NORTH ADAMS -- Residents recently overcharged for water and sewer usage will be compensated through a future credit, according to Mayor Richard Alcombright.

And residents receiving bills in August and September, who also would have been overcharged, will see an credit applied on their bill, the mayor said.

The City Council voted in June to raise the city's water rate by 10 percent and sewer fee by 8 percent for fiscal 2015, effective July 1. But the city's July 15 water and sewer bill, which included usage as far back as April 15, used only the increased rate.

The issue was first raised by a city resident who emailed city staff. City Solicitor John DeRosa, whose opinion was sought by the mayor, said last week that the city should not have charged the new, higher rate for water and sewer usage before July 1

The practice of fixing the rate based on the fiscal year -- and not the actual usage period -- has been in place for every rate hike since at least the 1970s, according to city officials.

"It's just what we've always done," Alcombright said. "For us, it's just been the rate gets approved, the rate gets applied."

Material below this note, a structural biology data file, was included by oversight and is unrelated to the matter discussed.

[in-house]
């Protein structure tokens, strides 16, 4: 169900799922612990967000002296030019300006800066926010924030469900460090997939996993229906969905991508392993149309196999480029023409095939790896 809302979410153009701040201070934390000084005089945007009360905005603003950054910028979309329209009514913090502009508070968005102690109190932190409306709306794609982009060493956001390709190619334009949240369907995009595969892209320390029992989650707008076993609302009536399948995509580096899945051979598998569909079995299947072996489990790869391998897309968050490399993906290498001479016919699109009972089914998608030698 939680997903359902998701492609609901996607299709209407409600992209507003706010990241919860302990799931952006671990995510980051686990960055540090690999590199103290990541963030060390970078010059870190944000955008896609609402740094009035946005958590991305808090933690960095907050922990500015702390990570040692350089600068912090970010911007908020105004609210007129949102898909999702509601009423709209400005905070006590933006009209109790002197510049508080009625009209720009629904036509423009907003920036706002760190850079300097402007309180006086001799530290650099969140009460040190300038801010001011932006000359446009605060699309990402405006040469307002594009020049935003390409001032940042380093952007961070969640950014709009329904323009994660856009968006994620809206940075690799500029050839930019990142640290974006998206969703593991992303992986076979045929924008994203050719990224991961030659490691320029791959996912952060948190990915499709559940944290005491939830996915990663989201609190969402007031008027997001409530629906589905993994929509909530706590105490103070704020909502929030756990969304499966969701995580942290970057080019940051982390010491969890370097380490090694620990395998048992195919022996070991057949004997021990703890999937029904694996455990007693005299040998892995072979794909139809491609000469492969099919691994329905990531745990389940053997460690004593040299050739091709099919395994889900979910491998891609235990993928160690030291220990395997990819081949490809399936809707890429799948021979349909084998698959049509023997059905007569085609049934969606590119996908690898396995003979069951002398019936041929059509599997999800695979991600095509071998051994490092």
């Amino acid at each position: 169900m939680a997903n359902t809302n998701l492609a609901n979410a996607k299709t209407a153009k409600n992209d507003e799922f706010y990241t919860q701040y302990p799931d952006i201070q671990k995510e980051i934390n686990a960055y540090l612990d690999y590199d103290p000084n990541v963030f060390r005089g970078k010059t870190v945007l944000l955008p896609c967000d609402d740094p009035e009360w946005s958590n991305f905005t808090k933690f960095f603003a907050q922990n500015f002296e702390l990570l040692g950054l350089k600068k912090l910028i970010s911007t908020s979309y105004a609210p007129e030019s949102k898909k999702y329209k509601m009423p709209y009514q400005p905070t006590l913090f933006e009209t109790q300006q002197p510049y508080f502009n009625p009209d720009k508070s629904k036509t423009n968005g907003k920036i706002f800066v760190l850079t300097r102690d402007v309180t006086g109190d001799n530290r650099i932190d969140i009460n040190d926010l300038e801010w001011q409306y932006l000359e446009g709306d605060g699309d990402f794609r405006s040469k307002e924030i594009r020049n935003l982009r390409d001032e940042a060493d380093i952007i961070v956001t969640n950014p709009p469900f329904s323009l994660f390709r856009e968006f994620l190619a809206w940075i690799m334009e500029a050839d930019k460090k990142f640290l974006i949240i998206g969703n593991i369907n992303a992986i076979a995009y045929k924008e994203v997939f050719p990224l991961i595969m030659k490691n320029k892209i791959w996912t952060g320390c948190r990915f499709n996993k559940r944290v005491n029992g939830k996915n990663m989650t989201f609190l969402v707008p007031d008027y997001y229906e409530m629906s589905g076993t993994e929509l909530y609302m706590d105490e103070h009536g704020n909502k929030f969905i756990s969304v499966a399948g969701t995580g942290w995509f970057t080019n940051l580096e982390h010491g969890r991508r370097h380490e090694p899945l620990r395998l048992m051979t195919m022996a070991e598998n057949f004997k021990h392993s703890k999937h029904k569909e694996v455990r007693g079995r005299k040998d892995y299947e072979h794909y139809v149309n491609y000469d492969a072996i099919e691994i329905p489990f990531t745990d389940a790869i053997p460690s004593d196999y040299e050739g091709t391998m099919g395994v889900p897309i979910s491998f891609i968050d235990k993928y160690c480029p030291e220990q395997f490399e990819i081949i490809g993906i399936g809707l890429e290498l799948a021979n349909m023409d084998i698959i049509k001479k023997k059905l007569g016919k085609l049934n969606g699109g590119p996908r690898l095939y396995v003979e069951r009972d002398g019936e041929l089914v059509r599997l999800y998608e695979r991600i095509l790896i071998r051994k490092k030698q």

Rectifying the problem is likely to cost the city -- which recently received emergency municipal aid from the state -- approximately $35,000 in project revenue.


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Roughly three-quarters of the city's commercial and residential water and sewer users were slated to be overcharged for their water because of the billing error. The city sends out bills for three months of usage to a different subset of residents and businesses every month. Those on the schedule for a July bill were the first to be overcharged.

To remedy the issue, city officials are working with the city's billing software developer, Alcombright said. The company is attempting to quickly write a program that will automatically enter the abatements into future bills. If those attempts are unsuccessful, the abatements will be entered manually by city staff.

Residents who have not yet paid their July bill are asked to pay it in full, and a credit will be applied to the next quarter's bill. Those who have already paid their July bill will also see a credit, as will people billed in September and August.

"In following years when rates are increased, the city will need to vote to approve either effective on [Sept. 1] or effective with the ‘billing cycles' beginning April 15 of the previous fiscal year," Alcombright said in a statement. "We will continue to look at that procedure."

The mayor did not believe the billing practice had ever been pointed to in any audit during his administration.

"If this was flagged in an audit, it would've been fixed," he said.

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